How Publishers Can Maximise the ‘Off Season’
How do they do that? They figure out who and what they’ll have access to during the “on-season” that they might not have during the “off-season.” And, they make the most of their production investment by filming less obvious, supplemental content (i.e. behind the scenes, interviews with players, or locker room conversations) in addition to their primary content – and saving it for the off-season You can see that the Eurovision Song Contest has started to do something similar by watching, “Eurovision Behind The Cameras part 3: They’ve got the fire!.” It was uploaded last week, after this year’s contest was over.
Sports content creators also think strategically about how they can leverage their library of repurposed content, especially (but not exclusively) during the off-season, when they’re likely to be producing less content and events are less frequent. You can see the Eurovision Song Contest doing similar things by watching “Eurovision 2018: Funny moments!”
So, I’ll keep an eye on Eurovision Song Contest’s YouTube channel. Maybe it won’t drop 895 places next month and have to struggle to jump up quite dramatically in the rankings next year. In fact, check out this video, which was just uploaded. It’s entitled, “Preparing for the World Cup – The Eurovision Way!” As the video’s description says, “The football World Cup kicks off in Moscow with the match between Russia and Saudi Arabia. The Eurovision Song Contest and football might not have much in common, but we sure know how to get you in the right spirit for this global event!”
In other news, ABS-CBN, a broadcaster based in the Philippines, jumped 5 places from April to May to land it position #6 in the latest rankings of top YouTube publishers with 810.1 million views. Now, I was in Manila last summer to teach a week-long course in Digital Marketing. And I learned that more than 170 languages are spoken in the country and only 2 of them are official: Filipino and English.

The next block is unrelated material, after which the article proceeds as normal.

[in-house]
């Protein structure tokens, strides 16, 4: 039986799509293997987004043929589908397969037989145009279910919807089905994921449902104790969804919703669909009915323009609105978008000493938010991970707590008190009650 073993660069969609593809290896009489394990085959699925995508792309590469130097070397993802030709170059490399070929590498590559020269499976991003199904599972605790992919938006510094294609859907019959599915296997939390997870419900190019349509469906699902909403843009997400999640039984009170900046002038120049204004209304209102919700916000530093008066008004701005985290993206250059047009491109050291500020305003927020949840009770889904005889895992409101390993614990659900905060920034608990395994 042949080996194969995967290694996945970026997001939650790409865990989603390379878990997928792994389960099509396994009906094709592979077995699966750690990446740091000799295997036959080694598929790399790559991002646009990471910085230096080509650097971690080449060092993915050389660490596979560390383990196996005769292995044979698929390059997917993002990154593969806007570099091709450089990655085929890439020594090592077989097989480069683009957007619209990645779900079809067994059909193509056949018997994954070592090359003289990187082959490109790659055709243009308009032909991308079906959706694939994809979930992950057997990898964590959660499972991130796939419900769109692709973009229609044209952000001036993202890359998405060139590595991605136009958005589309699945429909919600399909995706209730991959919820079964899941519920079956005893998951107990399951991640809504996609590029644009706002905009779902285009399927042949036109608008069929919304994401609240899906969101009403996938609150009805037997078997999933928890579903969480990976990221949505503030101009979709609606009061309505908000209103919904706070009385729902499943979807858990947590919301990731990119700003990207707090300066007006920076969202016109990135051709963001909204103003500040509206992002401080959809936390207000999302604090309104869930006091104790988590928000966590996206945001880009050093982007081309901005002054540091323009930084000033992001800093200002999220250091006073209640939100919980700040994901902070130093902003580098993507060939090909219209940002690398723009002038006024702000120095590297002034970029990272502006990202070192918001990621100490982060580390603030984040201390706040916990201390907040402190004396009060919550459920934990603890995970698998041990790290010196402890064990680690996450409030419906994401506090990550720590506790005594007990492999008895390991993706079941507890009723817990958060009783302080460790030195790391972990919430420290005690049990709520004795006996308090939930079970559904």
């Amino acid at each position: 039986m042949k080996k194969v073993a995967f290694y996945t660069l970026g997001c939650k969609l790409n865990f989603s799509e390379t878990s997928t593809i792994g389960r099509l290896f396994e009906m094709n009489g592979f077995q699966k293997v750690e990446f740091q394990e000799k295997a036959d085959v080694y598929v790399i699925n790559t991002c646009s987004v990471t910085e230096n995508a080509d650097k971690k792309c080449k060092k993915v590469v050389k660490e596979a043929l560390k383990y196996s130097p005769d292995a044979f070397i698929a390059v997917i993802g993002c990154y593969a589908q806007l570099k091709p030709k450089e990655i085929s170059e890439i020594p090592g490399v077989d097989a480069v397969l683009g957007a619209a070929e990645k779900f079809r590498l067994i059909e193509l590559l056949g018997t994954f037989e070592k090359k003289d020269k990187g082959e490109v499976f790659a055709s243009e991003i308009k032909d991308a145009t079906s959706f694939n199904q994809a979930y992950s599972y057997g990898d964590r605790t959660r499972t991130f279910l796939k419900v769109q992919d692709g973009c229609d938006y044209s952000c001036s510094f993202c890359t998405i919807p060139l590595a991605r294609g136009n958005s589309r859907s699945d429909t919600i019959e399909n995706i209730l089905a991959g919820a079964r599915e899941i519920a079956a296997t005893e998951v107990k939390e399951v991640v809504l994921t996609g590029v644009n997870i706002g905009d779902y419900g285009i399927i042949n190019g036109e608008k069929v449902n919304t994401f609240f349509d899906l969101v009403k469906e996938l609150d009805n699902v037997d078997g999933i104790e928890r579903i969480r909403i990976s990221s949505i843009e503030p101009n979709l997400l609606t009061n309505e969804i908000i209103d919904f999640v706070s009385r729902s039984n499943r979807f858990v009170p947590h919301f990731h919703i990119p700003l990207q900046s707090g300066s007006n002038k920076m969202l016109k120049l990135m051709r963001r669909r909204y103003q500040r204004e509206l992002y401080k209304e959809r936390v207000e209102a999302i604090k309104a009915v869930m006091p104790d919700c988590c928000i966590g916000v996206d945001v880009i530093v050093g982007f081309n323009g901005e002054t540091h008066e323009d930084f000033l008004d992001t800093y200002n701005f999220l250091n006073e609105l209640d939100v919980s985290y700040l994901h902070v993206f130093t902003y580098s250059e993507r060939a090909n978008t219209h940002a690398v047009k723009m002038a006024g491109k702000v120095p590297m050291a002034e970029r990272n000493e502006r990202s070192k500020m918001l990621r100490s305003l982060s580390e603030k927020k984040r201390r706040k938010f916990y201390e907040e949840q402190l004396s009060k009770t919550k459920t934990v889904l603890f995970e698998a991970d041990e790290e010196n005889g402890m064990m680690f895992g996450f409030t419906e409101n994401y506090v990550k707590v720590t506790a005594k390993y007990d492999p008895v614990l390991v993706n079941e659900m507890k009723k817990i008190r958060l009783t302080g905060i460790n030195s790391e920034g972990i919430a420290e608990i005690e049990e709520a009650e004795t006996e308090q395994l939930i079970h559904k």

Although many of the videos on ABS-CBN are in English, the most viewed video on the channel in May was “Tawag ng Tanghalan: Janine Berdin | Banal Na Aso (Day 4 Semifinals),” which is in Filipino. But, you don’t need to translate the captions to figure out why TNT2 Q4 semifinalist Janine Berdin gets a standing ovation from “hurados” (the jury) with her rendition of “Banal Na Aso.” Just watch this video, which now has almost 8,7 million views.
It’s worth noting that Tawag ng Tanghalan (Call of the Stage) is an amateur singing competition currently aired as a segment of the noontime show “It’s Showtime.” Called “Your all time favorite search for outstanding amateur talents,” the competition is open to Filipino contenders from Metro Manila, Luzon, Visavas, and Mindanao.
In other words, music contests are very, very popular around the world. And they can boost your rankings dramatically from one month to the next. Now, that’s a strategic insight that data masters, showrunners, and branded video sellers can share with their colleagues. But, if I’ve missed something, let me know.
Tubular Video Ratings
You’ll notice some exclusive data in this month’s chart as we include Tubular Video Ratings, a unique group of online video metrics that set the standard for measurement of views and engagements across videos and publishers. They include a simplified first 30-day engagement rating (ER30) and first 30-day views (V30), and more information can be found here.